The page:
Earth observation is more important than ever thanks to its role in meteorology, urban planning, environmental and climate monitoring, and much more. As we look to be more considerate of the ways we interact with the planet, the easiest way to observe this is from space.
In July 2023, the UK government released its National Space Strategy in Action report, which included plans for the future of earth observation. Read on to find out the latest developments in the sector.
Since 2016, the government has provided £20 million in funding through the Earth Observation Technology Programme. Recently, there’s been an injection of a further £15 million of funding for earth observation projects. This will be split across technology development projects, including research and lab-based experiments, and flagship projects that will cover experimental instruments.
The Centre for Earth Observation Instrumentation has also released a new call for grant proposals to support innovative technology necessary for earth observation. As with the funding itself, this could cover anything from adapting and improving current instruments to developing entirely novel concepts.
Over the last 7 years, the £20 million has funded 57 projects led by Airbus, Oxford University, RAL-Space, and many more. The resulting instruments developed in these projects cover commercial and research missions and are a sign of things to come for the UK’s earth observation sector.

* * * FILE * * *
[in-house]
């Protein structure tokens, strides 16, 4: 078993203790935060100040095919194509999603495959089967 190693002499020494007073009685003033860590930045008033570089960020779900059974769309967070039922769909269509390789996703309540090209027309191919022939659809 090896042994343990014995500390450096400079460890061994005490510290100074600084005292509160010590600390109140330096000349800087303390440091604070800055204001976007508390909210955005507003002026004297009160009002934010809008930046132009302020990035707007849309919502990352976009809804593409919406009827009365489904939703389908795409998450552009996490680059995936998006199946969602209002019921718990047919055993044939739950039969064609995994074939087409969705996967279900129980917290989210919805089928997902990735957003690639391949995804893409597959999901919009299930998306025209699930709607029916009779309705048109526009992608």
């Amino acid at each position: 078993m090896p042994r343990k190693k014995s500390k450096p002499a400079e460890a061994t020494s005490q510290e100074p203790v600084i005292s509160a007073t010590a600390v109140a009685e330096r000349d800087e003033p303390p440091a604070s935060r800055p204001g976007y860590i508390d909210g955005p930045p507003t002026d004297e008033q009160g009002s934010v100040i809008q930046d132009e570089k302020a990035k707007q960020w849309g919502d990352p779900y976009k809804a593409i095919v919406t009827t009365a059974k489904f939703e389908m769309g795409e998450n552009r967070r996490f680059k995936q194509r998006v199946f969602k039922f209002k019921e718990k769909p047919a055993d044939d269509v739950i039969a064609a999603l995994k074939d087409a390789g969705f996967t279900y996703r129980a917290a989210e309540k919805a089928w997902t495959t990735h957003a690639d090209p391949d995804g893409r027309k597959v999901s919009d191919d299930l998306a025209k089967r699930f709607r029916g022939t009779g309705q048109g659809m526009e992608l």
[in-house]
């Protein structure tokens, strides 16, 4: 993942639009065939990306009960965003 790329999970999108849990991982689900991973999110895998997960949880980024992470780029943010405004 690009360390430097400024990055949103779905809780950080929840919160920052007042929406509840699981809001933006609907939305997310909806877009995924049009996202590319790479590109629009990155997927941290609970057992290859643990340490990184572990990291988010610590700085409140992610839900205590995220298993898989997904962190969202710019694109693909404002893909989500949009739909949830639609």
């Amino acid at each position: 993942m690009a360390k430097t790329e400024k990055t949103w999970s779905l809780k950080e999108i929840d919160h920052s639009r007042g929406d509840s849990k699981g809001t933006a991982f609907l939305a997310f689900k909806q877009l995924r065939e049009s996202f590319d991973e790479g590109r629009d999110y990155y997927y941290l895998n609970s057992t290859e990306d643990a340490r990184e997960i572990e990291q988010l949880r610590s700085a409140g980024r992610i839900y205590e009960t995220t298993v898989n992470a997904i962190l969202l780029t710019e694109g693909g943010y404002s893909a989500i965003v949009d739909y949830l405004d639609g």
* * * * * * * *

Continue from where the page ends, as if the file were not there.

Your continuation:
Put simply, the UK’s goal in the earth observation sector is to maximise its potential for science, society, and the economy. While this is a fairly vague goal, it’s fairly clear that it boils down to two points. First, to create areas of research for developing and improving technology. Second, to create employment, both during R&D and in building a more robust space sector in the UK.
Current projections put the global earth observation industry’s market worth at $15.9 billion by 2032, and the UK is poised to have a decent share of the market. Although the current levels of funding are small in comparison, the next 9 years could lead to major changes in the UK earth observation sector.
According to a 2019 report on the UK’s earth observation capabilities, the UK plans to maintain its competitive lead in technology areas including IR imaging, radiometry and spectroscopy, passive microwave, and more. It also plans to innovate and identify areas where the country could secure further technology leads based on demand and existing research areas.
Unsurprisingly, much of this will translate to ecological monitoring, covering everything from ocean temperatures and tree monitoring to land and water use. As the world’s population grows, so does our need for a clear understanding of our resources. This is where earth observation can help, and where the UK can develop a clear strategic lead.
The bottom line is that the UK’s space sector understands the importance of earth observation and the lead we have in technological development. This attitude doesn’t appear to be changing any time soon, and we will likely see funding levels increase in the next decade or so. It promises to be an exciting period for developments in earth observation, so stay tuned for more updates.